Old Camera, New Parts, Hard Time

In Suwon Station today, I wanted to take a picture, so I whipped out my battle-axe analog camera, and I spied a colorful scene in an I-phone accessory shop, next to the Dunkin Donuts: a girl in one of the standard-accepted-fashion ensembles arranging the artfully designed covers for the hot new phones. She had on the black heels, the black stockings, and a sunset, explosion-red sweatshirt (“hoodie’), and I thought this modern shop, minimally furnished and pristine-with a person in it-who seemed like an anachronism (as if a robot should have been attending)-among all the artifice, looked Bladerunner sci-fi. And the color of her clothes said both, ‘I am not a machine’, as well as, ‘I am art, among these things’!

I aimed at a woman nearby-a similar distance from me to the distance of the girl in the shop, so as not to be conspicuous-but my camera’s light-meter and shutter wouldn’t work. I inspected the machine. The battery cover and batteries had disappeared! What a major, big time, down-the-hole drag. I moped to the subway gate and beeped my walleted transit card, and went up to the platform for the long ride to Seoul.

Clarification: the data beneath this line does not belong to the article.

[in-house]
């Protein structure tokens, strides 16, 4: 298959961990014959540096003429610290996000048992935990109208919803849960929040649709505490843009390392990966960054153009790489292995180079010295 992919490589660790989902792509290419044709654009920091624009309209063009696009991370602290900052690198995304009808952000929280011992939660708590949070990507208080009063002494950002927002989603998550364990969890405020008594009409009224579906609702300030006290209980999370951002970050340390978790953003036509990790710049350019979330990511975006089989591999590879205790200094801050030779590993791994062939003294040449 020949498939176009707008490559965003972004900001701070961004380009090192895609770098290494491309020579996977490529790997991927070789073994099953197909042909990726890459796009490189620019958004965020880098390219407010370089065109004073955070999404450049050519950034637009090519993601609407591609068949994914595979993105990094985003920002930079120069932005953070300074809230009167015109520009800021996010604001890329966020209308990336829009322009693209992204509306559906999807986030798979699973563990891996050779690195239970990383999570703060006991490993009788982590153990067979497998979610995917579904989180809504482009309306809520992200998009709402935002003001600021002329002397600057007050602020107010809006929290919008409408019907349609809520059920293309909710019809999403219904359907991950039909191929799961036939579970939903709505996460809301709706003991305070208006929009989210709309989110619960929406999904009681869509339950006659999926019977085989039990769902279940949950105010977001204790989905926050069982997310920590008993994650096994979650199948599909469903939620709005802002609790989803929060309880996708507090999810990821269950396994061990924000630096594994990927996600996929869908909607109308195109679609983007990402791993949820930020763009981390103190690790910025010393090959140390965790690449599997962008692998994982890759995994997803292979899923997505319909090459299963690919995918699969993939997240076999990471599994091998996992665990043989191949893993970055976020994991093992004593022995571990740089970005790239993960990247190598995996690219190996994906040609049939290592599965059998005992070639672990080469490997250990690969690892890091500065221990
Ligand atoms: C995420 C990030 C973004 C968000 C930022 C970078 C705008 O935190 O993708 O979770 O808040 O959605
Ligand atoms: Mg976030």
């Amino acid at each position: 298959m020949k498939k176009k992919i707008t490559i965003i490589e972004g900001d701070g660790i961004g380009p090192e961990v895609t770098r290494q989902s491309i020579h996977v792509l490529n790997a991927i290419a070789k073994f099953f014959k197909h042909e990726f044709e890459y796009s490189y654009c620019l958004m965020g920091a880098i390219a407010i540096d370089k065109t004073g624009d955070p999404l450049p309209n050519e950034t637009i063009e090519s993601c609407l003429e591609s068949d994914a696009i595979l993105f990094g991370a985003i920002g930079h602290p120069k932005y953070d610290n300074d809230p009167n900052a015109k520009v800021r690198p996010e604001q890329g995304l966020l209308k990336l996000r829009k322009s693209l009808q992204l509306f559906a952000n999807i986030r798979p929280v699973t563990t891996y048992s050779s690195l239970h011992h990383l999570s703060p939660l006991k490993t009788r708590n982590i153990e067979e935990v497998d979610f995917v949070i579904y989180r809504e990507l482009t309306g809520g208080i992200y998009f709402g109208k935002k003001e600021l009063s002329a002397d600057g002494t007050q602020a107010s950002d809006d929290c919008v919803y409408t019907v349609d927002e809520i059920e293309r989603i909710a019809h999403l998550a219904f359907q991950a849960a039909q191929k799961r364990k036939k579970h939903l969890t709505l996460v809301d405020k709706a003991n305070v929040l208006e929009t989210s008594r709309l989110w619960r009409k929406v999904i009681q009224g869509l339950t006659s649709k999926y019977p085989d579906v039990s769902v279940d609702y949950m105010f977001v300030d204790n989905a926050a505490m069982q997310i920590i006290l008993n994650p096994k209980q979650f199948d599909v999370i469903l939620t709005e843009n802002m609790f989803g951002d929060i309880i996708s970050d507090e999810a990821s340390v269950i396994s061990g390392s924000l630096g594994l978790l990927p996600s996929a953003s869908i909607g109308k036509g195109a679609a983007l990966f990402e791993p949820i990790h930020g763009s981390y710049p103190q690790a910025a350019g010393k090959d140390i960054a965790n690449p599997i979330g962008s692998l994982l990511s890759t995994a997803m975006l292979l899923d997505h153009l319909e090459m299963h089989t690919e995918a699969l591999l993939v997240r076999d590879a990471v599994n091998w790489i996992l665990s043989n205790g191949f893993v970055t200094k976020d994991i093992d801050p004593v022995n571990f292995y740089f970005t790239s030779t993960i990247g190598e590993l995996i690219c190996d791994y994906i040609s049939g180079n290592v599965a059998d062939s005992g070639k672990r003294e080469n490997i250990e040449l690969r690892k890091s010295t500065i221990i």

Later, I ran around Namdaemun’s eclectic and crowded market, narrowly avoiding collisions with old ladies, old men, hawkers, buyers, police officers, Korean, Japanese and Chinese shoppers, and men on their ever-weaving motorcycles and scooters-who are forever coming out of every possible blind-spot to almost run you over-while delivering all manner of goods through the swarming alleys.

I was-of course-in search of a camera shop that could supply me with the things I needed for my dinosaur Minolta X-300 SLR. Most shops only sell “Dica SLRs’, or digital single-lense reflex cameras, so most men these shops waved me off. In one shop, the proprietor hardly finished mumbling his blow-off, while simultaneously taking a phone call and averting his gaze out the window, when a cool looking dude seated where they had been chatting, called out in Korean, “go upstairs; third floor.”

Well, upstairs, I found that Chongro/Dongdamun, old school Korea thing goin’ on, you know, the inlaid marble or granite flooring, the small, hide-away stairways here and there, with rickety steps, the ajumas carryiong food trays with the remnants of lunch on them-on their heads, the old office furniture (made of wood), and phot posters and calendars from years ago.

To be continued…

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